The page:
Corporate Finance

Peabody’s Financing Plan Gains Creditor Support

The mining company says its Chapter 11 reorganization has received "substantial incremental support" in recent days.
Matthew HellerDecember 29, 2016
Peabody’s Financing Plan Gains Creditor Support

Peabody Energy said Thursday its bankruptcy reorganization plan has been gaining support among creditors and it had extended the deadline for other noteholders to come on board.

The plan would eliminate more than $5 billion of debt and raise capital from creditors with a $750 million private placement and a $750 million rights offering. The world’s largest private-sector coal company filed for bankruptcy protection in April, citing the prolonged slump in commodity prices.

In a statement Thursday, Peabody said holders of 65% of its second-lien notes and 65% of its unsecured notes have so far signed on to the financing deals.

A Better Way to Do Ecommerce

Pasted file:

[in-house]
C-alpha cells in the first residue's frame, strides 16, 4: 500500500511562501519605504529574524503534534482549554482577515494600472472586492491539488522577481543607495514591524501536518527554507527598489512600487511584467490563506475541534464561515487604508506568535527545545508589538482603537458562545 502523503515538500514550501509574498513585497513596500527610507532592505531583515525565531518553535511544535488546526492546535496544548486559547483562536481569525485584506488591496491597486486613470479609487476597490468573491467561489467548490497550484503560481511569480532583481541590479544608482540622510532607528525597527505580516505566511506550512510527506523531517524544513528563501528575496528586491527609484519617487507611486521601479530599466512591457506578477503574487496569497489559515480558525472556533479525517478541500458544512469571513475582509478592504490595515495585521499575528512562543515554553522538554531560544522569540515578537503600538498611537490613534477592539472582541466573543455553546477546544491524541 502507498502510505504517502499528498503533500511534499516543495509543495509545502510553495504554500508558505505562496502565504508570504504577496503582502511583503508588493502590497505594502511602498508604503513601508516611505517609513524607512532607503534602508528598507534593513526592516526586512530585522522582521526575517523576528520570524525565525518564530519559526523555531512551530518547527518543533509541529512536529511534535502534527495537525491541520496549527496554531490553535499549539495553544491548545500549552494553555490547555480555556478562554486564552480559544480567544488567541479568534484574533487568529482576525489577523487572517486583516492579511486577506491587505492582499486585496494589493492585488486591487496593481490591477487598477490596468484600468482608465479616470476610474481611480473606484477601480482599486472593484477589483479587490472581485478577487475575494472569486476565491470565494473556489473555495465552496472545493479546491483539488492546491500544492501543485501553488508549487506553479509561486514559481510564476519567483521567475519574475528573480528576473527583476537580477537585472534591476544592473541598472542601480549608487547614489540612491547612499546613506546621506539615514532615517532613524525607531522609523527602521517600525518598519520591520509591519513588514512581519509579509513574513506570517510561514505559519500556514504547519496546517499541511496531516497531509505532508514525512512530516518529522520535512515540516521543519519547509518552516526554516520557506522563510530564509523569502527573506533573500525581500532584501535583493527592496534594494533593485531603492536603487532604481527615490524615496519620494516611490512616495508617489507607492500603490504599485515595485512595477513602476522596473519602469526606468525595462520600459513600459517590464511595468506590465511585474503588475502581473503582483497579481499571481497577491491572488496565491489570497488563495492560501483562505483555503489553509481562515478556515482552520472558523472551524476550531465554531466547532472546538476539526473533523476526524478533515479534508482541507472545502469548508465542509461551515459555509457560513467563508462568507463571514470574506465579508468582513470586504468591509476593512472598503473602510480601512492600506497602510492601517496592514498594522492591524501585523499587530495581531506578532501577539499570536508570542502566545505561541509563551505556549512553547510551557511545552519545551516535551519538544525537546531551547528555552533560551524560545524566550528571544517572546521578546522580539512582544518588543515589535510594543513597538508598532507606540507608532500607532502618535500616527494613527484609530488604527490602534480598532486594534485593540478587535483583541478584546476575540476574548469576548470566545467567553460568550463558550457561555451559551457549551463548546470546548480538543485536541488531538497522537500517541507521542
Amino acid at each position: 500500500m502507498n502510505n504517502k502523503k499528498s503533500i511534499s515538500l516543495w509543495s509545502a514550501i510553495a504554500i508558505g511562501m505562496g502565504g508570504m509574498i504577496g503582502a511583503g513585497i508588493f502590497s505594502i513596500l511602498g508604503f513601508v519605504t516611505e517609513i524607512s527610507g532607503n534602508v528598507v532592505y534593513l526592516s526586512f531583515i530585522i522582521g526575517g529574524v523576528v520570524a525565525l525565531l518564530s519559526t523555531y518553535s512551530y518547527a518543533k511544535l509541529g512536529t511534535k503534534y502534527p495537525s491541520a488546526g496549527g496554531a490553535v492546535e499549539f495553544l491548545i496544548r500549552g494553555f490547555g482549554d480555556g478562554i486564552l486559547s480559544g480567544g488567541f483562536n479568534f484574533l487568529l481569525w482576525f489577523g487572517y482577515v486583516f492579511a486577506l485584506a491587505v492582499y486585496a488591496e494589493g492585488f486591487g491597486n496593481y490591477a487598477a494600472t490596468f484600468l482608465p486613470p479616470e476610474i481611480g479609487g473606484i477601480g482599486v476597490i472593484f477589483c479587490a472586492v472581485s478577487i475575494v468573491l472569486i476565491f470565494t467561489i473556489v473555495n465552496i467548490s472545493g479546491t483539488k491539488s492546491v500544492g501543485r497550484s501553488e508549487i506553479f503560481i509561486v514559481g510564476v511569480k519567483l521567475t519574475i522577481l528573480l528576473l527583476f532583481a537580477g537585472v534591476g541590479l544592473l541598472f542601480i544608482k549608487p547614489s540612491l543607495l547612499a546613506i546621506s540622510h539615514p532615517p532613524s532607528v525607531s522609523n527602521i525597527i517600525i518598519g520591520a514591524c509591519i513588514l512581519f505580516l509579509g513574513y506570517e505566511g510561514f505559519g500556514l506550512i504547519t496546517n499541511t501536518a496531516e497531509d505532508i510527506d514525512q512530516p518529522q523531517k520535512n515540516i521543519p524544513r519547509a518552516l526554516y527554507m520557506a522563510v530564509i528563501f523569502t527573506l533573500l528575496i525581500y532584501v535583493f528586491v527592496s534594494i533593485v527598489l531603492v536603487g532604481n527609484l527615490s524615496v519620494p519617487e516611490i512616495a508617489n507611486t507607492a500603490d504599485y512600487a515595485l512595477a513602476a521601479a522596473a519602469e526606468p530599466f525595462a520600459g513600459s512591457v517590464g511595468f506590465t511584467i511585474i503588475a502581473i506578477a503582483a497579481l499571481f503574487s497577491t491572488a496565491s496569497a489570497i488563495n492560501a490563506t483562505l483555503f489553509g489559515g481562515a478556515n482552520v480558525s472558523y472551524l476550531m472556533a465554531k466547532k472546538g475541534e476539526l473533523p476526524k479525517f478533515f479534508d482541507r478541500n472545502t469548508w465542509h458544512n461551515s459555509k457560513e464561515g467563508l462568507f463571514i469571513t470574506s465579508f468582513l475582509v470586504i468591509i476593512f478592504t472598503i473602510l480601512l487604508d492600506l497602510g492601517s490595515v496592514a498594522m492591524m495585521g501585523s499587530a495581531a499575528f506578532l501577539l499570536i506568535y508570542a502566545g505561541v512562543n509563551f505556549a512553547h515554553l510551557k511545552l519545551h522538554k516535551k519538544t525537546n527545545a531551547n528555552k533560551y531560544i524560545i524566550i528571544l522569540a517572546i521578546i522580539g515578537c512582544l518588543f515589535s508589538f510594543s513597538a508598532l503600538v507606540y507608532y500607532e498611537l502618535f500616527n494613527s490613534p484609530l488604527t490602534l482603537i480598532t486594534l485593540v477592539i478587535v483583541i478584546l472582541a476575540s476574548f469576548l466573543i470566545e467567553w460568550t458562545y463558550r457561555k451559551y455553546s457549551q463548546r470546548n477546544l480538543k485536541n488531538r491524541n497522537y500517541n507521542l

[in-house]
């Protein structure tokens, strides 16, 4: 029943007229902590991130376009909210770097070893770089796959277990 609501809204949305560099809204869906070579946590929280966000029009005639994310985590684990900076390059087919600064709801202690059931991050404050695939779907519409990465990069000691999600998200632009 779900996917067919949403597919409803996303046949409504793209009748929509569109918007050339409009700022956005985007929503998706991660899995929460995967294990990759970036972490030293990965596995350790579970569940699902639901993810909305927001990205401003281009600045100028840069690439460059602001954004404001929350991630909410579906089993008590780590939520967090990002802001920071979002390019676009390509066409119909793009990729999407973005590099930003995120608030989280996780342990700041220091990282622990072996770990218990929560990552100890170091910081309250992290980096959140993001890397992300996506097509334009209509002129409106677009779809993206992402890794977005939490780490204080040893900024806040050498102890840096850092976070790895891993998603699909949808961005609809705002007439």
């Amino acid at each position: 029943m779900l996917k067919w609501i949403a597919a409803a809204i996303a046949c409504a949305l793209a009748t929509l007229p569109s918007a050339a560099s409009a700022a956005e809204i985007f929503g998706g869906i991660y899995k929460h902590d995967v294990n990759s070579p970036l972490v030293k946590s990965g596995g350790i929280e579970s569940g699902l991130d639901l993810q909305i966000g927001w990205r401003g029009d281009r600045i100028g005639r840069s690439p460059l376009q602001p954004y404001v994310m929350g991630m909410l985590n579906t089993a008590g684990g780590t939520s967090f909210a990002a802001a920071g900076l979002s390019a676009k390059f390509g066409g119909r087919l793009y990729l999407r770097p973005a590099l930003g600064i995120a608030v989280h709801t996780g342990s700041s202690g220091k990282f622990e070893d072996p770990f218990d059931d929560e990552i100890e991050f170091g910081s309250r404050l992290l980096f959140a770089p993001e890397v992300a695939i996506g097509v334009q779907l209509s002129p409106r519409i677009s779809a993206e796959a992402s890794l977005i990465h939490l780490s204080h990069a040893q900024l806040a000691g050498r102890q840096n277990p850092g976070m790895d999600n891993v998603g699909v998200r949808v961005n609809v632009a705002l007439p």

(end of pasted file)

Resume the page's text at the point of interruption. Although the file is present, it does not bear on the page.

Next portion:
A Better Way to Do Ecommerce

Learn how Precision Medical leveraged OneWorld to cut the cost of billing in half and added $2.5M in annual revenue.

A portion of those deals were reserved for other noteholders if they agreed to back Peabody’s plan by Wednesday. That deadline has now been extended to Friday.

“We are very pleased by the substantial incremental support our plan has received over the past few days,” Peabody CFO Amy B. Schwetz said. “The plan has gained significant additional consensus among Peabody’s senior bondholders as we continue to move toward confirmation.”

A judge has also extended the deadline to Jan. 6 for a group of large investors holding about $444 million of the company’s securities who had filed a lawsuit to halt the financing process.

As Reuters reports, the investors — Appaloosa Management, Latigo Partners, Capital Ventures International and Venor Capital Management — said they needed more time to review Peabody’s financing plans.

Peabody filed Chapter 11 with $10.1 billion in debt, much of it resulting from its acquisition in 2011 of Australia’s Macarthur Coal for $5.1 billion, which was meant to position it as a supplier of metallurgical coal for Asian steel mills.